Employees who have been wrongfully terminated from their jobs may be entitled to compensatory damages, including back pay on lost wages. They may even be able to get their job back by filing a wrongful termination lawsuit against their employer. Such a lawsuit typically alleges that an employee was fired or let go in violation of the law or an employment agreement. Wrongful termination claims can be challenging to prove. For this reason, many of these claims are resolved or settled out of court. The value of a wrongful termination settlement depends on a number of factors and could vary from case to case.
It is a fact that a vast majority of wrongful termination cases don’t actually get to the courtroom. Most of these cases are settled before they go before a jury. Often, such a settlement is viewed as the ideal form of resolution in wrongful termination cases considering the potential nature of civil trials, which could be lengthy and unpredictable.
When it comes to the employee who has been fired, one of the main challenges is to convincingly demonstrate that the worker was terminated for illegal reasons such as his or her gender, race, nationality, religion, sexual orientation or because he or she was fired as retaliation for whistleblowing.
Employers often use the argument that they had valid reasons to terminate the employee such as poor performance or misconduct. It is important to note, however, that in some cases, employers have a reason to enter into a settlement because potentially damaging information about their company could come out as the wrongful termination case progresses.
Wrongful termination is the illegal termination of an employee. For wrongful termination to have occurred, an employer must have discharged an employee in a manner that violates contractual terms. For example, if an employee’s contract clearly states that he or she cannot be terminated for not coming to work on time, but ends up being fired for that reason, the termination could be wrongful. Here are some of the most common scenarios that result in a wrongful termination claim:
The monetary value of a wrongful termination claim is based on a number of factors. Here are some of the most common factors that determine the value or worth of a wrongful termination claim.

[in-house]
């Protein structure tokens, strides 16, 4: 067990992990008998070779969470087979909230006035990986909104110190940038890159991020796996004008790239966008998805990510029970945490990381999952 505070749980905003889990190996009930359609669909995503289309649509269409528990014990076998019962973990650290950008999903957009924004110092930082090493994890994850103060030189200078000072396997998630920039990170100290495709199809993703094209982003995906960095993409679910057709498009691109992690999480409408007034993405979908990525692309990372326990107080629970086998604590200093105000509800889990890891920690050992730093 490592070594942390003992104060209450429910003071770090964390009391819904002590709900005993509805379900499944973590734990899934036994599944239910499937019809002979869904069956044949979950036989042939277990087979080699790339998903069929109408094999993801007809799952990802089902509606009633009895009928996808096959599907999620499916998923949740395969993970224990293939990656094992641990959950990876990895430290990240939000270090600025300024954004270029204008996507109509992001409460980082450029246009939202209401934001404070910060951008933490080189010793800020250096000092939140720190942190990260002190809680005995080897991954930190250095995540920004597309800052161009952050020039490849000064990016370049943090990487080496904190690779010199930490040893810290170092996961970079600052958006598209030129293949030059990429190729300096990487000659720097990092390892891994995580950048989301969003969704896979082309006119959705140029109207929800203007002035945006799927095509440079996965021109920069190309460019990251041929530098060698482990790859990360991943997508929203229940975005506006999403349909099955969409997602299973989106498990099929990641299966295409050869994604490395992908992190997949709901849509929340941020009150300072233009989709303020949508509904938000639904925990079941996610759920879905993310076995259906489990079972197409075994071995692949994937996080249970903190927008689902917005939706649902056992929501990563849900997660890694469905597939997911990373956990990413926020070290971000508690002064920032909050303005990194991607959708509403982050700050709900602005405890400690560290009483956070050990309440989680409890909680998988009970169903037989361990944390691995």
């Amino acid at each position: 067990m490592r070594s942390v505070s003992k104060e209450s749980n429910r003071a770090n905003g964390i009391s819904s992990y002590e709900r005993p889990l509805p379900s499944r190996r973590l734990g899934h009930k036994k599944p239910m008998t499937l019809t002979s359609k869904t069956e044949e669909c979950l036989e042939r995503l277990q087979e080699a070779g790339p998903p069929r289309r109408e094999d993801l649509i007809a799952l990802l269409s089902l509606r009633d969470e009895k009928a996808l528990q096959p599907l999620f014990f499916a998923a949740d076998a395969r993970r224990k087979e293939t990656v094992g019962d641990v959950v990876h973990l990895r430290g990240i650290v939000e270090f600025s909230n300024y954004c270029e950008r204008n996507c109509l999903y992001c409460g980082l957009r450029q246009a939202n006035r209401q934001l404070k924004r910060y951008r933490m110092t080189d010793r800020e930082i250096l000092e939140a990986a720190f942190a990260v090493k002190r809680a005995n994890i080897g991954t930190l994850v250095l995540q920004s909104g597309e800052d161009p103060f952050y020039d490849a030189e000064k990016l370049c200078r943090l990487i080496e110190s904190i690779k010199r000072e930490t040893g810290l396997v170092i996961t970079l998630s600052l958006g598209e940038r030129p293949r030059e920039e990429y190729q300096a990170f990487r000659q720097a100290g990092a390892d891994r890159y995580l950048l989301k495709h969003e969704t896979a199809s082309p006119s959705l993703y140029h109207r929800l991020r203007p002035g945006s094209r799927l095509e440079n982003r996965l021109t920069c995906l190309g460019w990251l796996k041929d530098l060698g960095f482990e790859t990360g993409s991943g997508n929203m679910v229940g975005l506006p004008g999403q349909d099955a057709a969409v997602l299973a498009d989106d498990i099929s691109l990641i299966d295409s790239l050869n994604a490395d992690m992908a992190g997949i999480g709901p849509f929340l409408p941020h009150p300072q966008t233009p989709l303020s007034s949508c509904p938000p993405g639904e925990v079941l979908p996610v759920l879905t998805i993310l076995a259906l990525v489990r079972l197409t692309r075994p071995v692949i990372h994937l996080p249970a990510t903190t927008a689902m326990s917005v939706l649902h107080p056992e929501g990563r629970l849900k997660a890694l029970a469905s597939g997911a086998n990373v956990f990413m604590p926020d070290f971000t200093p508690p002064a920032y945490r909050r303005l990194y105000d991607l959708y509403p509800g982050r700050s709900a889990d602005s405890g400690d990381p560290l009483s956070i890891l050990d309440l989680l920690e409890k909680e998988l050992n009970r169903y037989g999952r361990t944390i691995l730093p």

Lost wages: As part of a wrongful termination claim, the employee can seek as damages the number of wages lost from the date of termination until the present. A plaintiff in such cases has a duty to mitigate these damages by, for example, finding other employment. Any interim benefits such as unemployment benefits or income from a new job are deducted from the past wage total. In some cases, you may also be able to seek future wage loss, especially if you haven’t been able to find a new job.
Lost benefits: When calculating lost earnings, it is important to take into account, the number of benefits lost. For example, if a fired employee is forced to pay health insurance premiums, the employer may be held liable for these expenses. Other types of benefits lost might include childcare, loss of stock options, etc.
Emotional distress: When an employee is laid off or terminated from a job, he or she not only suffer financial consequences, but also emotional trauma. Individuals tend to suffer from depression, anxiety, and other psychological issues as a result of their termination, and they can seek compensation for such emotional distress. Recovering compensation for emotional distress is much more likely in cases where the alleged actions by the employer were particularly egregious, most commonly in harassment and discrimination claims.
Punitive damages: These are damages an employer is ordered to pay for actions that are particularly outrageous. Unlike compensatory damages that are intended to reimburse plaintiffs for the losses they have suffered, punitive damages are intended to punish the employer and deter similar behavior in the future by others. The plaintiffs may have to satisfy a greater burden of proof in order to secure punitive damages. Often, the jury determines the number of punitive damages.
Attorneys’ fees: In some cases, you may also be entitled to include attorneys’ fees. In most wrongful termination cases, your attorney will take the case on a contingency fee basis, which means your lawyer will be paid a percentage of your wrongful termination settlement.
In addition to the money that you win as part of the wrongful termination settlement, you may also be able to get some sense of justice and vindication. Workers who have been fired due to harassment, discrimination or retaliation may see a successful settlement as providing validation and closure. As part of the settlement, some plaintiffs may also pursue changes in company policy so similar wrongs are prevented in the future.
Under California law, wrongful termination claims are subject to a two-year statute of limitations. This clock begins to tick at the time of the actual termination, not the time that the employee gets notice of the termination. If you believe that you have a valid wrongful termination lawsuit, it would be in your best interest to pursue information right away and contact an experienced lawyer.
If you believe that you have been wrongfully terminated, it is important that you reach out to an experienced wrongful termination lawyer near you who has successfully handled wrongful termination cases in the past. Valuable advice from an experienced employment lawyer can help you avoid costly mistakes and guide you through what can be a complex process. Call our law offices for a free consultation and comprehensive case evaluation.